Bangladesh: Government must investigate all cases of enforced disappearance, stop acts of retaliation, hold perpetrators accountable, and ensure the security of victims’ families
Melbourne/ Hong Kong/ Manila/ Kuala Lumpur/ Bangkok/ Dhaka/ Geneva/ Paris/ Washington, D.C.; 25 May 2023: We, the undersigned organisations, are seriously concerned over the unabated enforced disappearances in Bangladesh amid the denial of access to justice for the victims. We also express our deep concern regarding the plight of the victims’ families, lack of accountability for such violations, and lack of due process and judicial safeguards to the victims and their families.
Enforced disappearances are a crime against humanity as defined in the Rome Statute of the International Criminal Court, to which Bangladesh is a party. Enforced disappearances undermine the rights to life, freedom of speech, freedom of thought and conscience, freedom of religion, and freedom of association. Enforced disappearances are a tool of state oppression. Victims of enforced disappearance are often tortured and fear for their lives at all times as they are placed outside the protection of the law. The families of the disappeared suffer immeasurable loss, not only psychologically as they endure the trauma of having to grieve without healing and closure, but also socio-culturally and economically.
The incumbent government of Bangladesh has systematically utilized law enforcement agencies and security forces to use enforced disappearance as a tool to suppress political opposition and silence dissent. Since the Awami League came to power in 2009, acts of enforced disappearance have become widespread, and such crimes continue to take place with blatant impunity. Regrettably no visible action has been taken by the government to cease this practice and hold perpetrators accountable.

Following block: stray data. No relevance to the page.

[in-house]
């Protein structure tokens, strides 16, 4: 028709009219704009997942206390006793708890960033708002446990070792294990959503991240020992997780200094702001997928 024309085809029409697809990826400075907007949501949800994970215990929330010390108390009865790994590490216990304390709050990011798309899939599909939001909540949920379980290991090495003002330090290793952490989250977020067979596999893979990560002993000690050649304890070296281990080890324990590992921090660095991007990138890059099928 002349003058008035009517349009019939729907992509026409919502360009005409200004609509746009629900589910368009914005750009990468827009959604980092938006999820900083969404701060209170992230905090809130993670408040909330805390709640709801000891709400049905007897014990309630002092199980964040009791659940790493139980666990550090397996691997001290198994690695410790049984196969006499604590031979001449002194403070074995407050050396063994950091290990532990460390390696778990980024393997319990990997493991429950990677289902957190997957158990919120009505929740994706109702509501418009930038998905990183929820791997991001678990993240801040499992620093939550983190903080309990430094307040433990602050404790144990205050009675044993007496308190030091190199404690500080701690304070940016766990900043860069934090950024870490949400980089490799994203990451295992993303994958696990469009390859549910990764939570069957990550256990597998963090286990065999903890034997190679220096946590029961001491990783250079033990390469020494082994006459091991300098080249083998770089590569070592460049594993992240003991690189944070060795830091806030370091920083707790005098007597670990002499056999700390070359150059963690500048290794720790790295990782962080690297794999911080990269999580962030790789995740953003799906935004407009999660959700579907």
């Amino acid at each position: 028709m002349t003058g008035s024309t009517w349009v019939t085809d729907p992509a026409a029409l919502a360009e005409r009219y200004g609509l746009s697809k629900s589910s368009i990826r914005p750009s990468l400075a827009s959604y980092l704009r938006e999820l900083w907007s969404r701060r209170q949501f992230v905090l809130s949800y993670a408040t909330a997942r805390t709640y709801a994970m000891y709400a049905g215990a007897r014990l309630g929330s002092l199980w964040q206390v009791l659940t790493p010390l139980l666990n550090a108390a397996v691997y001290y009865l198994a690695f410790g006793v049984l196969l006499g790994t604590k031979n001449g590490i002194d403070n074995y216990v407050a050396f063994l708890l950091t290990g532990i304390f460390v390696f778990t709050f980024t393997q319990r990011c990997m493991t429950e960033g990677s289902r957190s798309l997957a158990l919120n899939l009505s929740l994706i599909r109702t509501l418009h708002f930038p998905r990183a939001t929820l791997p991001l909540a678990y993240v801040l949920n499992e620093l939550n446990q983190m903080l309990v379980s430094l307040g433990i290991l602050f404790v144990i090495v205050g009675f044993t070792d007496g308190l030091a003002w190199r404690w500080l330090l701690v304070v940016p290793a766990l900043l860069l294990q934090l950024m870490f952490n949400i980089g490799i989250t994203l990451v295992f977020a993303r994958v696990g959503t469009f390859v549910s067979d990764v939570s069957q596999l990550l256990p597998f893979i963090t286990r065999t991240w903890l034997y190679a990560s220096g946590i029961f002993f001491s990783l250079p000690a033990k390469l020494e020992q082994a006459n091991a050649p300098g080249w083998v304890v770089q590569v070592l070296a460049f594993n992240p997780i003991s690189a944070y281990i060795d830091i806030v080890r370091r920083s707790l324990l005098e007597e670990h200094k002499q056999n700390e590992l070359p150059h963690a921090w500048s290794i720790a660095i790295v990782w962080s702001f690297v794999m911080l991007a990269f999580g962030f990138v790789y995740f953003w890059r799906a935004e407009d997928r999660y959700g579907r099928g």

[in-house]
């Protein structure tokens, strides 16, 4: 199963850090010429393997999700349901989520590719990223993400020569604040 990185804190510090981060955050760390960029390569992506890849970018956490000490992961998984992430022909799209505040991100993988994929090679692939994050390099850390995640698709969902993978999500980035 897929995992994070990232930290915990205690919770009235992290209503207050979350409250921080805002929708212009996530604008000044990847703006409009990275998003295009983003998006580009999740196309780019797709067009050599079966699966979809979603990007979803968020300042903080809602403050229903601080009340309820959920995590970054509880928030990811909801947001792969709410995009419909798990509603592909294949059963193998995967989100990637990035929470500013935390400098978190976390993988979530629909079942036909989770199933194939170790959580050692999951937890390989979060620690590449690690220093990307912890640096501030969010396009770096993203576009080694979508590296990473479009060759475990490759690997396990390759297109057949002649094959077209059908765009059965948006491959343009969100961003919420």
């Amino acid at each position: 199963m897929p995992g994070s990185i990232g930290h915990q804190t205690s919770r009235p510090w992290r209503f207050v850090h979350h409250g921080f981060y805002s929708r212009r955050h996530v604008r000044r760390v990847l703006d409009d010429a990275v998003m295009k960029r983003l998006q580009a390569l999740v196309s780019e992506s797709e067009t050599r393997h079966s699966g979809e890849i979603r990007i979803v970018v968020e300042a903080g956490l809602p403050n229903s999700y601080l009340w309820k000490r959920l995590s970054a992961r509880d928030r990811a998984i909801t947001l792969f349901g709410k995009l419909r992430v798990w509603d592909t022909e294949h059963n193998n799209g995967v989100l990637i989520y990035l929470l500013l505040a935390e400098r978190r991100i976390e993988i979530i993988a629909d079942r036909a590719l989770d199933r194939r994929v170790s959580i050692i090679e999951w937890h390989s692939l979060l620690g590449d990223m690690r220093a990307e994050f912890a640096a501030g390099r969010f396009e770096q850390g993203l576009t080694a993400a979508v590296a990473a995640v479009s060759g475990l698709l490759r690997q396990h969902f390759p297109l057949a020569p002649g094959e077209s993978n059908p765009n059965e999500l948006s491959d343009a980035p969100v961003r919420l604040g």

Enforced disappearances continue to occur in the country despite a reduction in numbers since the US government imposed sanctions on the Rapid Action Battalion (RAB) and seven of its former and current top officials for alleged gross human rights violations in December 2021. Harassment and intimidation by the government of family members of the disappeared victims continue despite repeated calls by United Nations (UN) human rights experts and international human rights organizations to immediately stop retaliation against the families of the disappeared victims and human rights defenders. Instead of taking steps towards accountability, the authorities have launched a campaign of threats and intimidation against families of victims of enforced disappearances and human rights defenders.
Odhikar documented 21 cases of enforced disappearance in 2022 and eight more cases in the first three months of 2023. Documented incidents show that recently disappeared individuals have been missing for shorter time periods before being produced by law enforcement officials, arrested, and charged with offenses, including charges of terrorism under the Anti-Terrorism Act, 2009.
The UN Working Group on Enforced or Involuntary Disappearances (WGEID) has repeatedly urged the Bangladeshi